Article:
# What are the exact conditions under which one can say for sure that the entropy of a system will increase?

In their famous paper on the second law of thermodynamics, Lieb and Yngvason state the entropy principle in the following form (paraphrased by me):

"The entropy of a system after it has transitioned to a state adiabatically accessible from some other state always either increases or stays the same."

They derive this result from some axioms and they prove that this is valid even for composite systems, in which the principle applies to the total entropy, calculated as the sum of the individual entropies.

Callen, in his famous book on thermodynamics, states, in page 133 the following:

"The equilibrium value of any uncontstrained internal paramenter is such as to maximize the entropy for the given value of the total internal energy".

Callen talks a lot in his book about extremizing thermodynamic potentials when there are constrained parameters, but he seldom mentions adiabaticity when discussing states that maximize entropy (at least as far as I remember). Callen also uses these principles when talking about composite systems and he derives this way, for instance, the conditions for thermal, mechanical and chemical equilibrium in an equilibrium state.

Callen, in turn, seems to be paraphrasing Gibbs, who, in his paper "On the equilibrium of heterogeneous substances" says something similar (in page 2):

"For the equilibrium of any isolated system it is necessary and sufficient that in all possible variations of the state of the system which do not alter its energy, the variation of its entropy shall either vanish or be negative"

If I understand correctly, Lieb and Yngvason seem to be stating that entropy always increases in adiabatic processes, while Callen and Gibbs restrict themselves to isoenergetic processes. I have been told throughout my undergraduate studies that constant energy and volume (I assume that constant energy, volume and other "work coordinates" or non entropic extensive variables) are the necessary conditions for entropy to be maximized in an equilibrium state (in other words, the system should be completely closed, or isolated).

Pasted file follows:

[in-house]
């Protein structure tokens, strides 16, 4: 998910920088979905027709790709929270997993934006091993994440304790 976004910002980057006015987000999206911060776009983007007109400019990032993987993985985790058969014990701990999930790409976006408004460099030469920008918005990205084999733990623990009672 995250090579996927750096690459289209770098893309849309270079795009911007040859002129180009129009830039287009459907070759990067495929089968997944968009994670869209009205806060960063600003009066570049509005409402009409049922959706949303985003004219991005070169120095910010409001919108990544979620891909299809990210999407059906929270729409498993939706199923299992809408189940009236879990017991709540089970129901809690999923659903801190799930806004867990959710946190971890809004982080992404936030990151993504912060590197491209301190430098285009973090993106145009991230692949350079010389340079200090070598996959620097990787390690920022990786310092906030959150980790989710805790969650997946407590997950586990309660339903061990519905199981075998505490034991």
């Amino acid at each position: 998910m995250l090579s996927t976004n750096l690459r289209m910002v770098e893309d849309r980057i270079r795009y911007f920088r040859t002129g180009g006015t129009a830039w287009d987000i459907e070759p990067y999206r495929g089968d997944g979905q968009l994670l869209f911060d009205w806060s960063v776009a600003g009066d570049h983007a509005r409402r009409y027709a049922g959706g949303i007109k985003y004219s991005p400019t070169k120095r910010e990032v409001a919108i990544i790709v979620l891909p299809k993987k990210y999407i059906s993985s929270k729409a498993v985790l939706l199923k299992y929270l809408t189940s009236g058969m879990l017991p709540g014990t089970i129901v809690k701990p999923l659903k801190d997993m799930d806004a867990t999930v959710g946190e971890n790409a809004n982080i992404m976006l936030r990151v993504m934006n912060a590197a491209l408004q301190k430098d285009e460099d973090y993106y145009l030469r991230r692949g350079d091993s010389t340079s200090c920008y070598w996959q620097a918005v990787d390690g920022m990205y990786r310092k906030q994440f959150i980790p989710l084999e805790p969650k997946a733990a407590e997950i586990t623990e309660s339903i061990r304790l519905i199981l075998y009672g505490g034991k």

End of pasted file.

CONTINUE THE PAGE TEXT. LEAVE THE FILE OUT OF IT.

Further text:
What are then the actual necessary conditions for the entropy to be maximized in an equilibrium state? What are the exact, minimal conditions under which one can be completely certain that the entropy of a system will increase between two equilibrium states?

My intention is not to point out any sort of contradiction or problem in the writings of either Callen or L & Y, it is just that this has always been a confusing topic to me and I have never been able to understand it completely satisfactory way. I hope I am not misunderstanding the writings of these authors, please point it out to me if I am.

• What about stirring of a fluid in a thermally insulated container using a paddle? The process is adiabatic but entropy increases.
– Deep
Oct 8, 2017 at 3:15
• I see no problem with that at all, but I also don't see what it proves. Oct 8, 2017 at 3:25
– Deep
Oct 8, 2017 at 3:28
• I guess I understand the idea now that you said that though, it seems to be impossible for entropy to diminish in any sort of adiabatic process, not only in an isoenergetic one, isn't that right? but why the emphasis on closed systems in Callen (and everywhere for that matter)? Is it only a very important particular case? Oct 8, 2017 at 3:33
• If we are allowed to add energy or matter to a system, it is trivial to make its entropy decrease. I mean, consider the system formed of a 10 grams of crystallin salt and a liter of water: you put the salt into the water and let it dissolve: entropy increases. Then you evaporate the water and condense it: you can recover the initial state of 10 grams of crystallin salt and 1 liter of water, thus decreasing entropy. This is so obvious that I must have missed something in that last question of yours.
– user154997
Oct 8, 2017 at 16:27

If I understand correctly, Lieb and Yngvason seem to be stating that entropy always increases in adiabatic processes, while Callen and Gibbs restrict themselves to isoenergetic processes.

You are comparing different trains of thought, which are consistent but different, so there will be some differences, this should not cause confusion.